January 28, 2021
What is happening with GameStop
The word "short squeeze" was once arcane stock-market jargon. It is everywhere in the news today. While the media are reporting on the intricacies of the short squeeze of the video game retailer GameStop and are speculating on the emergence of a flash mob vs Wall Street movement, in this article I explain simply how a short squeeze works. And if you wonder whether you should buy GameStop now, I offer my perspective on the question at the end of the article.
The facts: The stock price of the video game retailer GameStop has been multiplied by ten in the course of a week as a result of a short squeeze coordinated on Reddit.
To understand what a short squeeze is, we first need to understand short-selling.
Short-selling is a strategy employed by hedge funds when they believe the stock of a company is over-valued. It works schematically as follows:
Day 0: A hedge fund thinks that a stock is overvalued. To fix ideas, let's say the price is $40 and the hedge fund estimates the fair value at $20. The fund borrows the stock from a broker with the promise to return the stock on Day 3. The fund sells the borrowed stock at $40.
The hedge fund bets on the fact that other investors will soon realize that the stock is over-valued and when it happens the price will drop. Short-sellers sometime announce publicly their short positions and explain why they are convinced the stock is over-valued in order to accelerate the price correction.
Day 3: If the price has dropped, say to $25, the short-seller buys back the stock at $25 and returns it to the broker. The short-seller has earned $15.
If the price is still around $40, the short-seller asks the broker to rollover the stock loan for another three days. The broker usually says ok.
Day 6: Same as Day 3.
And so on until the price drops or the short-seller gives up on its bet. Note that if the price increases, say to $50, and the short-seller closes its short position, the short-seller loses money because it buys back at $50 and thus loses $10.
Short positions can exceed the outstanding amount of shares!
Suppose there are 100 shares of the company. They are held by investors and deposited with a broker. Short-sellers come in, borrow 70 shares from the broker and sell them in the market to investors (who may be the same investors as the initial ones or other investors, it does not matter.) Investors' shares are deposited with the broker, who lends 70 shares to short-sellers (who may be the same short-sellers are before or different ones, it does not matter.) There are now 140 shorted shares even through the number of shares outstanding is only 100.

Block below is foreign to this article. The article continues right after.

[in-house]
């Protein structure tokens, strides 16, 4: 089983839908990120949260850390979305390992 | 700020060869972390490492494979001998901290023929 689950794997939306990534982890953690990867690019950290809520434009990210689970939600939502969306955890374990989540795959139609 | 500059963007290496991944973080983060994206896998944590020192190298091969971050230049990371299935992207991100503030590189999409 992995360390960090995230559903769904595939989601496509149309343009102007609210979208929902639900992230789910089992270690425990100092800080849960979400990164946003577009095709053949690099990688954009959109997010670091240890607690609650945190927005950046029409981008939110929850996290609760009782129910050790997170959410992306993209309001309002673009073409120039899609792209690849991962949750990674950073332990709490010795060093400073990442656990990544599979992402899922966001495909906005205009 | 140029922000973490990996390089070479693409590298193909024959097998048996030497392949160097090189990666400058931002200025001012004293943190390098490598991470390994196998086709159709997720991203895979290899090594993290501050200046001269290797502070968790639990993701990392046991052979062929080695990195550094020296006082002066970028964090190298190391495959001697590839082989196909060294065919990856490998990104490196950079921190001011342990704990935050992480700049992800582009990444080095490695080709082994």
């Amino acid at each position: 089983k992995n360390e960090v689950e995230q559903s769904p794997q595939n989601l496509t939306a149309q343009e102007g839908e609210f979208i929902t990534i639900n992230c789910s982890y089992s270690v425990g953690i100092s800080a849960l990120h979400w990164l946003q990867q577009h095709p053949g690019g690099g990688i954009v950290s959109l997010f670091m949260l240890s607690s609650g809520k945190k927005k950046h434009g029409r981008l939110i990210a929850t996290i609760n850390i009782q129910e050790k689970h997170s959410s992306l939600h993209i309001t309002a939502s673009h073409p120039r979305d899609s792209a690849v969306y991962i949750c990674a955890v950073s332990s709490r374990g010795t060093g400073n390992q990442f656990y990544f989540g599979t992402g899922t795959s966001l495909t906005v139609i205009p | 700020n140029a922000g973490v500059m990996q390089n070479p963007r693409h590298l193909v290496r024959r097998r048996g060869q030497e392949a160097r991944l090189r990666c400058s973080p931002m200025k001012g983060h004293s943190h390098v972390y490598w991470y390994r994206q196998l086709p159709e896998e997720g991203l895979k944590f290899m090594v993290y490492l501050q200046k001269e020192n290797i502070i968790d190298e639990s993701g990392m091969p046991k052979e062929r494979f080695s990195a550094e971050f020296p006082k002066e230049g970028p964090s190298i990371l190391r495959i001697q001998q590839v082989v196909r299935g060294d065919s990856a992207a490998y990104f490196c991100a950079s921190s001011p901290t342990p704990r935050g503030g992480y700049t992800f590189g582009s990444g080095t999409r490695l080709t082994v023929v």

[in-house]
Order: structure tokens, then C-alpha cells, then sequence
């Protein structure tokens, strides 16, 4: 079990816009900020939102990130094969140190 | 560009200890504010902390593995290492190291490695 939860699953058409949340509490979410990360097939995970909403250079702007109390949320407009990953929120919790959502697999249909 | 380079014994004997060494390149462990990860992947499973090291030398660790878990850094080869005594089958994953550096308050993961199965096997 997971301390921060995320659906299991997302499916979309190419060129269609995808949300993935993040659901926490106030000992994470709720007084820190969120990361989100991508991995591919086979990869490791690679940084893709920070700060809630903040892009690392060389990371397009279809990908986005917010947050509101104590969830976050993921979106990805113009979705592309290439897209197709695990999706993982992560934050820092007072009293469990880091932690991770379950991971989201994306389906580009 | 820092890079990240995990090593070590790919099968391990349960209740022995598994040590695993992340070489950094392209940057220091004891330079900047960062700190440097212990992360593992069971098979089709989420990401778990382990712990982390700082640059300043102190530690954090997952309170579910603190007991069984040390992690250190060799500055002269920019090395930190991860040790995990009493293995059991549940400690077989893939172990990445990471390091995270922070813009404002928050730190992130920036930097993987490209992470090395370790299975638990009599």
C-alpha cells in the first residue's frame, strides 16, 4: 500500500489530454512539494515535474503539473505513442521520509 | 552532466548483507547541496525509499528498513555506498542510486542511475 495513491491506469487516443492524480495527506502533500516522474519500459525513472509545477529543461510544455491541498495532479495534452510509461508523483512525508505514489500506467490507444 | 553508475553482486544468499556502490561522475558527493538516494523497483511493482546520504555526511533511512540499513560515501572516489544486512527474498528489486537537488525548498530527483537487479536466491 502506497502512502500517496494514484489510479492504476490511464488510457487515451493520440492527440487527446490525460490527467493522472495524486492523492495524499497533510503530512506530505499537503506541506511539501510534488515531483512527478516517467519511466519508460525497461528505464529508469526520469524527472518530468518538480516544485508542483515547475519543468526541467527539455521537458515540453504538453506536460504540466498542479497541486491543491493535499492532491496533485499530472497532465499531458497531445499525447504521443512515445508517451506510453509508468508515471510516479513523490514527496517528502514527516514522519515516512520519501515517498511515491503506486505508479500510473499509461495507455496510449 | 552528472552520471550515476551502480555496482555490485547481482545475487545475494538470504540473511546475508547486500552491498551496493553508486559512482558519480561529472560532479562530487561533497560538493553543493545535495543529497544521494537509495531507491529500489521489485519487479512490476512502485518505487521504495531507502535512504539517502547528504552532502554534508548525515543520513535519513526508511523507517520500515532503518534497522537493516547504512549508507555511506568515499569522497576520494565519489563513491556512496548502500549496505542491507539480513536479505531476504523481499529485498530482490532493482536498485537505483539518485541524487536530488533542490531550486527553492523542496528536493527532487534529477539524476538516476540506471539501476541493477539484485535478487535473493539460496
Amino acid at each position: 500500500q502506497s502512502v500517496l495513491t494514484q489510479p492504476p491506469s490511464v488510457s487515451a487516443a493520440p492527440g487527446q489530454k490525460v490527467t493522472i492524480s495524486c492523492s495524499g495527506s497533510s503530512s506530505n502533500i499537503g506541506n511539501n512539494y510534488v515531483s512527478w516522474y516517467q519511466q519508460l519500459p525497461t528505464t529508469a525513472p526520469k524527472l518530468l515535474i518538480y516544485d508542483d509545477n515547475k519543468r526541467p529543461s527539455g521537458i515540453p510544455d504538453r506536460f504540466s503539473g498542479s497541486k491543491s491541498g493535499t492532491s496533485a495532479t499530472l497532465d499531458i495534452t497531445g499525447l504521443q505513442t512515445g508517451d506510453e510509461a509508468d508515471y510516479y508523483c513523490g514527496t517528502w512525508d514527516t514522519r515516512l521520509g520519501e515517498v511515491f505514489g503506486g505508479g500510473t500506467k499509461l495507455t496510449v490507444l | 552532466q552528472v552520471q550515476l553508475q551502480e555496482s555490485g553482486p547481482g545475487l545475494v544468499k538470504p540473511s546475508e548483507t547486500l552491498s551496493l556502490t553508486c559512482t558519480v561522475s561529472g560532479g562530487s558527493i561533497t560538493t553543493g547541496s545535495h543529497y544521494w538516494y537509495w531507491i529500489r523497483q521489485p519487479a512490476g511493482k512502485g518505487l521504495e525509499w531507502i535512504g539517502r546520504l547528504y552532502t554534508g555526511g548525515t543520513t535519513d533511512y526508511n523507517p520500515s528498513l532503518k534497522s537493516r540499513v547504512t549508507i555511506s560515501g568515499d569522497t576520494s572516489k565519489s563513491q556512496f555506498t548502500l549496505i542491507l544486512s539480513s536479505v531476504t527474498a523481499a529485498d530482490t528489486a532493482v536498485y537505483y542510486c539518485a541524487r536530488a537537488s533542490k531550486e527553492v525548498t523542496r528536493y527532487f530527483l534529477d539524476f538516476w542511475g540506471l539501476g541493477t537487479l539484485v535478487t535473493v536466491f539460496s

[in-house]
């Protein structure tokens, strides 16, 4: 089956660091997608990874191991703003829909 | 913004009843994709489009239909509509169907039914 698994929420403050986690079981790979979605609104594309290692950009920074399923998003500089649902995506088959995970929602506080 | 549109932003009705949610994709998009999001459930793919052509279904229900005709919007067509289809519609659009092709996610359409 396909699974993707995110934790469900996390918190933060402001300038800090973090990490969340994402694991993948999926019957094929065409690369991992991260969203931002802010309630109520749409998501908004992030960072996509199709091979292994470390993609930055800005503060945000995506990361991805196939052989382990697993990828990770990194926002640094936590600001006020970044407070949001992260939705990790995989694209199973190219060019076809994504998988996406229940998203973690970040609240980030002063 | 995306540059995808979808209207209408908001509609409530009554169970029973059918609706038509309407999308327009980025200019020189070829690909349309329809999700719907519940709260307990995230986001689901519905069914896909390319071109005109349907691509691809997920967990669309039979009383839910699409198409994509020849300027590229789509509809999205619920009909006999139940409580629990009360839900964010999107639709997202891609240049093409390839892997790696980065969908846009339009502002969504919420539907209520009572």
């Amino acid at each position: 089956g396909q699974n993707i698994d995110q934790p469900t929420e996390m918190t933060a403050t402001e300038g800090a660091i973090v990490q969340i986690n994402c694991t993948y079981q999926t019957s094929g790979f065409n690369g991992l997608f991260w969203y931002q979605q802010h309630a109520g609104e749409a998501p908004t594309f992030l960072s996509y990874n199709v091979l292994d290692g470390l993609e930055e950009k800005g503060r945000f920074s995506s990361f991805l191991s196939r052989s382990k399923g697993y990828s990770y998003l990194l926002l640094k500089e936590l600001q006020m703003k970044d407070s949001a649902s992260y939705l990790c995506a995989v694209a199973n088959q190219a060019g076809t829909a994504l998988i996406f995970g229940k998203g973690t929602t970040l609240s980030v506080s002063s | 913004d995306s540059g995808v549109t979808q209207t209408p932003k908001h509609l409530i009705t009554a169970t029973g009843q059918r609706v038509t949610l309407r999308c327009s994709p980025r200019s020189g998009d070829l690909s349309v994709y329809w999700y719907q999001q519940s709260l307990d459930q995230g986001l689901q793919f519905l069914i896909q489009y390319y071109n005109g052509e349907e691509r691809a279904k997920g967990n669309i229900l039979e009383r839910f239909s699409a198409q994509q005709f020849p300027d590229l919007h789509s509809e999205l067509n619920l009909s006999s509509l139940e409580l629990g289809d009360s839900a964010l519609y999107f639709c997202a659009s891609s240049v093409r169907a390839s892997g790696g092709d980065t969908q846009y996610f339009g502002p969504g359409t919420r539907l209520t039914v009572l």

This example describes roughly the situation of GameStop in the run-up of the short squeeze. The stock price was around $40 and 140% of GameStop's shares had been sold short.
A short squeeze is when short-sellers lose their shirt.
What happened? Individual investors on a Reddit forum coordinated a short squeeze. A short squeeze happens when the price increases while there are large short positions. A large price increase prompts short-sellers to close their short positions. For one, short-sellers may prefer to take a loss and avoid the risk of losing more. In addition, brokers who lent the stock to the short-sellers can refuse to rollover the stock loan because they are worried of the short-seller defaulting if the price increases further.
Short-sellers must buy the stock to close their short positions. But when they need to buy 140% of the total supply of shares, it generates a massive price pressure, driving the price up, possibly to very high levels. GameStop's price reached $500 today, up from $40 one week ago.
Retail investors on Reddit coordinated to buy GameStop's shares to trigger a price increase. Some short-sellers start to close their positions and seek to buy back the stock. But if individual investors are buying at the same time, short-sellers have a hard time closing their positions and the price increases quickly, prompting other short-sellers to close their position, which further pushes the price up, and so on. Short-sellers become desperate to close their positions and when they do so they lose money. Short-sellers are squeezed.
How will this end?
The most likely scenario is that some short-sellers close their positions at a high price and lose money. The price will eventually go back to a level closer to the pre-squeeze price. Individual investors who bought in the run-up of the squeeze and sell to hedge funds during the squeeze at a high price will make money. Individual investors who buy now that the price is high, hoping to take advantage of short-sellers, are doing something very risky: When the squeeze ends, the price drops, and those who bought high lose.